By 1891, Freud was still writing enthusiastically about hypnosis, claiming that he had “become convinced that quite a number of symptoms of organic diseases are accessible to hypnosis,” but, backpedaling because of the bad press surrounding Clarette’s novel, Freud added that “in view of the dislike of hypnotic treatment prevailing at present, it seldom comes about that we can employ hypnosis except after all other kinds of treatment have been tried without success.”

Nonetheless, Freud continued to use hypnosis—particularly bilateral eye-motion induction techniques—and continued to get good results from the technique. And he wasn’t alone in this: by 1890 most psychiatrists were using the finger-waving-before-the-eyes “hypnotism” system to produce rapid psychotherapeutic results. Braid’s refinement of Mesmer’s technique was used almost universally across the psychiatry community, and all indications are that it was producing positive results for many patients.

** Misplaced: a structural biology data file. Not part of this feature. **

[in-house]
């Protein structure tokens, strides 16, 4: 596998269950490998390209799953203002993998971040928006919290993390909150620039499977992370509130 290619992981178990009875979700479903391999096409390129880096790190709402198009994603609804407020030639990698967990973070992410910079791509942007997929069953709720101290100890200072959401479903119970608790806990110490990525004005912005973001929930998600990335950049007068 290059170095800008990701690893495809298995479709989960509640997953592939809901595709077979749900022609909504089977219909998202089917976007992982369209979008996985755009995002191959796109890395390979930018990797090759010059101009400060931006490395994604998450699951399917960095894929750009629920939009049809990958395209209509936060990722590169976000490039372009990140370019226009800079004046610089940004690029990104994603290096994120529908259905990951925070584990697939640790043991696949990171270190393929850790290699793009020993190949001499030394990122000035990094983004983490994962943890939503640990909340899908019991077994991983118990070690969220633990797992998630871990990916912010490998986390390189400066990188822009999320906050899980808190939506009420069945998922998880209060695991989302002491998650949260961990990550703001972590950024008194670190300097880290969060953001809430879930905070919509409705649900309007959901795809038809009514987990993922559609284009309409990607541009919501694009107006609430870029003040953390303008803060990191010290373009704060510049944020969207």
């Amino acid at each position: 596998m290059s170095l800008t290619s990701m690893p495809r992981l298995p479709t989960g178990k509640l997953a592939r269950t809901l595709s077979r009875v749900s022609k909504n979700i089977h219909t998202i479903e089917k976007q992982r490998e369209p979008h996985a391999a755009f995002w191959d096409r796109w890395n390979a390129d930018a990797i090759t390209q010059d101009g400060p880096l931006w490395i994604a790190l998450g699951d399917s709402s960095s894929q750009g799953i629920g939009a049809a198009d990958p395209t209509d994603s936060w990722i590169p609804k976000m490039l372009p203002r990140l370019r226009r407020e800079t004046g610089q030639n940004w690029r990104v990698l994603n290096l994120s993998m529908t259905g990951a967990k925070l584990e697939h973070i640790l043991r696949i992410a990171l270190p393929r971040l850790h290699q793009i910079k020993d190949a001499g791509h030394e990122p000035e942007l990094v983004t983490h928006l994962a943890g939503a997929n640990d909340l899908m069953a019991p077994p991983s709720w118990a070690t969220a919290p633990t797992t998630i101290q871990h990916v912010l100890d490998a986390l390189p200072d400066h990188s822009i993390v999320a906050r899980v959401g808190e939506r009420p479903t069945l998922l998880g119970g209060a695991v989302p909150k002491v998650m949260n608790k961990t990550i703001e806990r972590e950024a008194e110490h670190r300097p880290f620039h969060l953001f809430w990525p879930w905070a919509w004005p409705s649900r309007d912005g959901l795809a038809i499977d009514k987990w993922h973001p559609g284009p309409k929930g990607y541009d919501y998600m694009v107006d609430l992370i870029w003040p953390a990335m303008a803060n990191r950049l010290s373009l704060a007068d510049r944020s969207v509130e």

In 1894, however, George Du Maurier changed all that.

Freud's Change of Course

Most people alive today won’t remember Du Maurier’s name, or even the title of his notorious work of fiction; most people do, however, recognize the name of the villain Du Maurier created. Du Maurier’s novel Trilby, published in 1894, became a worldwide best seller in its day and still stands as one of the most famous books of the nineteenth century.

Trilby played on both the growing public fear of hypnosis and the new wave of anti-Semitism that was building in Europe at the end of the nineteenth century. Du Maurier described his villain in explicit and stereotypical terms: